I run Windows 7 on my home system and I couldn’t find a nice quick guide on setting up the cakephp console on windows 7 in a text format. Sure, there are screencasts, but sometimes having nice step by step text instructions is just easier, especially when your internet connection is acting up a bit and you can’t stream effectively (like when you stay in South Africa). So here are some quick and easy steps to set up the cakephp console in windows 7 on a WAMP server.
February 27, 2010
Up until the introduction of CSS3 if you wanted to display your text in a circle you had to be creative using images or other techniques. The implementation of CSS3 has changed that and you can now transform your <div> into a nice round object.
I was playing around with some of the CSS3 features that are already supported by the modern browsers (Note: The techniques I’m going to be covering here are not yet supported by IE) and I thought to myself. Hell, I have all the tools to make a round <div> at my disposal, so why not do it.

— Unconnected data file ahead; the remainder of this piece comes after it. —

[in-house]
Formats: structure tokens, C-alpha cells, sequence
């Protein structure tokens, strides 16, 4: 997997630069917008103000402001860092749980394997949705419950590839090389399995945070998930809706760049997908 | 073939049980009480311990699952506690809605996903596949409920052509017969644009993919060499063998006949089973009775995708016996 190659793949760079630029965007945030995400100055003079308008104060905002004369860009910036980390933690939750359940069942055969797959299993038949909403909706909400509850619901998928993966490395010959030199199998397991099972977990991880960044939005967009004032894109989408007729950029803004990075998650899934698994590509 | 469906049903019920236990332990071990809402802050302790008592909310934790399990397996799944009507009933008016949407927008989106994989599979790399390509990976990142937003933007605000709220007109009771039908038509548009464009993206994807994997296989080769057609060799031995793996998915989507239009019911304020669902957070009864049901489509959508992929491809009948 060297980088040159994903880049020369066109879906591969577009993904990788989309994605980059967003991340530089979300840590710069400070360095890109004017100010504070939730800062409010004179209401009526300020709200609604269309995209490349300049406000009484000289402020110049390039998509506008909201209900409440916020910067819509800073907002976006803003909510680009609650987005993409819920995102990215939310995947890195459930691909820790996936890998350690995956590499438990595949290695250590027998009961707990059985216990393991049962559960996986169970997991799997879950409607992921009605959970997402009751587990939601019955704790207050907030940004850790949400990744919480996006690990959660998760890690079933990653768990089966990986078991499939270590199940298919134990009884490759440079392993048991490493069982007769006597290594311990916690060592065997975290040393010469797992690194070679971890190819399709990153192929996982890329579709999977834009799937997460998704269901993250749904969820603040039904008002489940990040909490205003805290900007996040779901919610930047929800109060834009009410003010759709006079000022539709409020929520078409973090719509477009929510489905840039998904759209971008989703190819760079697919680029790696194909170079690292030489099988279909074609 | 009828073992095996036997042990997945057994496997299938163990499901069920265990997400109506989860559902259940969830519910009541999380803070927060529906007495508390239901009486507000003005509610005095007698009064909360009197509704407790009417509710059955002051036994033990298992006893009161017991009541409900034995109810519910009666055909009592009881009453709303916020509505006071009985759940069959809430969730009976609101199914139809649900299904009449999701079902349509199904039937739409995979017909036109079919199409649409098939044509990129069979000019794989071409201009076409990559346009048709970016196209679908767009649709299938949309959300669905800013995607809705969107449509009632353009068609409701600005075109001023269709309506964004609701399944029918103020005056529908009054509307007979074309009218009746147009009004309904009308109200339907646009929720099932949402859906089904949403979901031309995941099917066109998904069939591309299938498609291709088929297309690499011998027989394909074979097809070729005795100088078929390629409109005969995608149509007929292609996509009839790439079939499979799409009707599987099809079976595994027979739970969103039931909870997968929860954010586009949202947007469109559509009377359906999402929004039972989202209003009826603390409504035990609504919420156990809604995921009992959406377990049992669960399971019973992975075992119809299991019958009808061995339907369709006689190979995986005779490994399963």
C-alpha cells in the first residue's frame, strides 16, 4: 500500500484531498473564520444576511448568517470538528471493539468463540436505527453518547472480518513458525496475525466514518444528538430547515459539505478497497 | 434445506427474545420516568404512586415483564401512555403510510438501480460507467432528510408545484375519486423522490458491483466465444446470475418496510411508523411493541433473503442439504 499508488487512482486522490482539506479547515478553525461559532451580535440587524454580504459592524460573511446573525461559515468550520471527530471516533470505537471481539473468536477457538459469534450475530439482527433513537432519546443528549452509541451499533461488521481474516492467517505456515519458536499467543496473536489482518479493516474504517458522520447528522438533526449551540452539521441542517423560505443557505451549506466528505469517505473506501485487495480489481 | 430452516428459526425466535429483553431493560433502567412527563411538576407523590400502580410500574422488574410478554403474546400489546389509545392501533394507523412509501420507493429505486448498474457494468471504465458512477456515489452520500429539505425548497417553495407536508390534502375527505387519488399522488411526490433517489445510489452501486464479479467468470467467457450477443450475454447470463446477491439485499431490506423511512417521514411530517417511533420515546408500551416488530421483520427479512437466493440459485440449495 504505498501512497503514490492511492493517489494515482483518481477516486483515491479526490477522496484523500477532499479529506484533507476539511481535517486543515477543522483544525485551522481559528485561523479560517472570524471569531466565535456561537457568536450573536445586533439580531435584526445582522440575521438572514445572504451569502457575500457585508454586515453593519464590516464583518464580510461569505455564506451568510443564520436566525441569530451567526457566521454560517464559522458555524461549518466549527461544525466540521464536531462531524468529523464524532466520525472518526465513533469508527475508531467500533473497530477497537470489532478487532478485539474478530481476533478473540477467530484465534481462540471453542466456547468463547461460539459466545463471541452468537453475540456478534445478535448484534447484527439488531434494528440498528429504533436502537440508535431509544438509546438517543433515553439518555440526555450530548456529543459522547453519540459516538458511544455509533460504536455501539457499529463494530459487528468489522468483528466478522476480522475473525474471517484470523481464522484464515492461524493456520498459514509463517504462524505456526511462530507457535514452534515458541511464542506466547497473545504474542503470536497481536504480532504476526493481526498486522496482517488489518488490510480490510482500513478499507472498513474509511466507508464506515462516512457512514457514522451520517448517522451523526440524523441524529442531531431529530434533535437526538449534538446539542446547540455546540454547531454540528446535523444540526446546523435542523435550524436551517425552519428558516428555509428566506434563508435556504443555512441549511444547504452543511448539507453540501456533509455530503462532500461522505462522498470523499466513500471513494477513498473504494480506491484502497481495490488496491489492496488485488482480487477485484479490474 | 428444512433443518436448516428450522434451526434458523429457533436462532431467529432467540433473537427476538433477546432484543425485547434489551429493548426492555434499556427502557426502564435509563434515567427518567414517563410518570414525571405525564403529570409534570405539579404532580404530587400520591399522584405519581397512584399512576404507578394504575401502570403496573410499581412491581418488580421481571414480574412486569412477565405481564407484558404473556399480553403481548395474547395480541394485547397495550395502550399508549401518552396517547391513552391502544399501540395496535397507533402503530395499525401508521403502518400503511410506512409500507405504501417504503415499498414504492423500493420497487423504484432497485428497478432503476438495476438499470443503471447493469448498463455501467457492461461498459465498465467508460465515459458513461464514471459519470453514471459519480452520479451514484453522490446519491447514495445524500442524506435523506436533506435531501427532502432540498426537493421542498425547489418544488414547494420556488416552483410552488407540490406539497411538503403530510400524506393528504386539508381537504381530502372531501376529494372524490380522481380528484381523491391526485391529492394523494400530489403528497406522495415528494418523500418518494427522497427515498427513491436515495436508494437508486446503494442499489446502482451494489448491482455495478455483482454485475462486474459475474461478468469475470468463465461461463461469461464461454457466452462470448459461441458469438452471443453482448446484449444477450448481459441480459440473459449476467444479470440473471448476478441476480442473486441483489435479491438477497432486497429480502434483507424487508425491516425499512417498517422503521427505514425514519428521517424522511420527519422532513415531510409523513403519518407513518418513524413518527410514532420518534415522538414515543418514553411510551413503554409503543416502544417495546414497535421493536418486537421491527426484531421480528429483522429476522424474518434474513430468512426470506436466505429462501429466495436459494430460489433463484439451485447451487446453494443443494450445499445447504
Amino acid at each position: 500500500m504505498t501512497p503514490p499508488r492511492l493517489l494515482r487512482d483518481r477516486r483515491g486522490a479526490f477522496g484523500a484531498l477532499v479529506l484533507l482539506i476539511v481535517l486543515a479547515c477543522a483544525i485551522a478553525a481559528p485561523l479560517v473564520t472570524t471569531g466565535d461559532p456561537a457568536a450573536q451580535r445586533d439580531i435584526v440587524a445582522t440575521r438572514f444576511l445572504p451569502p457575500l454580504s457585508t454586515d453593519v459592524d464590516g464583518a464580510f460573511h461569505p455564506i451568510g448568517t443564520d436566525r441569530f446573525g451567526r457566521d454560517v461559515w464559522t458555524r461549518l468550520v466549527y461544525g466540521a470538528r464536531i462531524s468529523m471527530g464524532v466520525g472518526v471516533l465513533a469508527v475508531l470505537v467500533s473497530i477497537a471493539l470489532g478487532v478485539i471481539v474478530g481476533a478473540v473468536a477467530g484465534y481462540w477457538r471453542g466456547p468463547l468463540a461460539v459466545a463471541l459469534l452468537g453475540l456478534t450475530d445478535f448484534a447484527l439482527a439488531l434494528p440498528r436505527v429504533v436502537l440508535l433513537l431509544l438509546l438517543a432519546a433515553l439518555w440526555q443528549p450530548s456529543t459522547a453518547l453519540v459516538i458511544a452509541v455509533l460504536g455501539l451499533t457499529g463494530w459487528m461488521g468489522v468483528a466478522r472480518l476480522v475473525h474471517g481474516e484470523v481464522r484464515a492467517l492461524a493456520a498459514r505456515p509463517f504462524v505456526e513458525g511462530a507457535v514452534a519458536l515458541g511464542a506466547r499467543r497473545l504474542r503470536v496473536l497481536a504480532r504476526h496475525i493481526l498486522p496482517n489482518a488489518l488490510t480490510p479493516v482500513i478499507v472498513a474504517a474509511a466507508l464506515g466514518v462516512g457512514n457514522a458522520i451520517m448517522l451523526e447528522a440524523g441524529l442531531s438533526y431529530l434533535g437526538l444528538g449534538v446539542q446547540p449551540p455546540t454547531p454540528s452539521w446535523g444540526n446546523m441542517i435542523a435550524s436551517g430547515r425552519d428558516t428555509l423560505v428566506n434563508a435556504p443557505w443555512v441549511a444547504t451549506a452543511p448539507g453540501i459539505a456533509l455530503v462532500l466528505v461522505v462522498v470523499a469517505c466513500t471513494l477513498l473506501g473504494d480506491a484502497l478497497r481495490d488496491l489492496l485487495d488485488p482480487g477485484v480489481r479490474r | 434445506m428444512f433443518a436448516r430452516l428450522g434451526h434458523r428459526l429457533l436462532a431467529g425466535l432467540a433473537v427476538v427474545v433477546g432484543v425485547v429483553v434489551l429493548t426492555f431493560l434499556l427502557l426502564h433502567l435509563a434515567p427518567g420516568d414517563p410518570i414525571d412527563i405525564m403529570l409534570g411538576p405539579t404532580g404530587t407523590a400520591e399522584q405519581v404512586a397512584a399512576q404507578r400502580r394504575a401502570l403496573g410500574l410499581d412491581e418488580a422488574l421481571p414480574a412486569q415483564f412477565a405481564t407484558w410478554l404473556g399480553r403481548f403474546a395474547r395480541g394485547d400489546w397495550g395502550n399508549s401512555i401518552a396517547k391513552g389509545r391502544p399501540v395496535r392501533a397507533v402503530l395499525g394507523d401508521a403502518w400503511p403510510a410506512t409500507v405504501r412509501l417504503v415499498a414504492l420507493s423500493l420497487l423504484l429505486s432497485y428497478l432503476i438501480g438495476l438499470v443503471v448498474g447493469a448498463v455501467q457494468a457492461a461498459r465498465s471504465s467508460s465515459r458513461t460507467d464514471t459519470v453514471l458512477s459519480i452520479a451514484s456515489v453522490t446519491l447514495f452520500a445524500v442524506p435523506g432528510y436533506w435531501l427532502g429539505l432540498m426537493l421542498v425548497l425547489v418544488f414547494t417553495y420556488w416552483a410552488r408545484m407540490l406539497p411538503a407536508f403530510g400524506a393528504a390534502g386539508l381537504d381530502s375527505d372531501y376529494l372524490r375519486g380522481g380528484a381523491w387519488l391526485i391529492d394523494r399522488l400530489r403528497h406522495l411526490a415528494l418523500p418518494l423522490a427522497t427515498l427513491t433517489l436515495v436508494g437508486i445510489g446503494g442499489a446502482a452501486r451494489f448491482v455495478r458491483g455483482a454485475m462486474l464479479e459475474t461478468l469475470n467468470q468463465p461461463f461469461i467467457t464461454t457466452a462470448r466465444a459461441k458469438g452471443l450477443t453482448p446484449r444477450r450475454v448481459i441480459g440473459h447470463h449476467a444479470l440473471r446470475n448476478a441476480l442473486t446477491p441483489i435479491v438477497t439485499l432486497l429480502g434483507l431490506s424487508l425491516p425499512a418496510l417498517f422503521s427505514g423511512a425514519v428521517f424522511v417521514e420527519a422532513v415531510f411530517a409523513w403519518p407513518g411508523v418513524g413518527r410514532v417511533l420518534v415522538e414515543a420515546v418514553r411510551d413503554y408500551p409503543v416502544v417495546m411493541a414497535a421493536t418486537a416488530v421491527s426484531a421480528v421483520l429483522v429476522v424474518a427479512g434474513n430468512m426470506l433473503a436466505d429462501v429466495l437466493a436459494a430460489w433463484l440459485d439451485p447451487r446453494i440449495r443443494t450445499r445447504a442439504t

February 23, 2010
Recently I was playing around on my sandbox personal site with some ideas to dynamically move and position elements relative to on screen clicks in ways that are compatible with different browsers and different resolutions. The scripts I used to do this were then implemented by a fellow developer on a client’s site to solve a problem with having a customized pop-up div displaying at the correct location when clicking.
Note: Majority of the code was copied from several sources and thrown together and then modified to solve the problem. This is also done without the use of JQuery.
The process can be broken down into several steps.
- Find out which browser is being used and find the size of the client’s window.
- Find out where on the screen was clicked.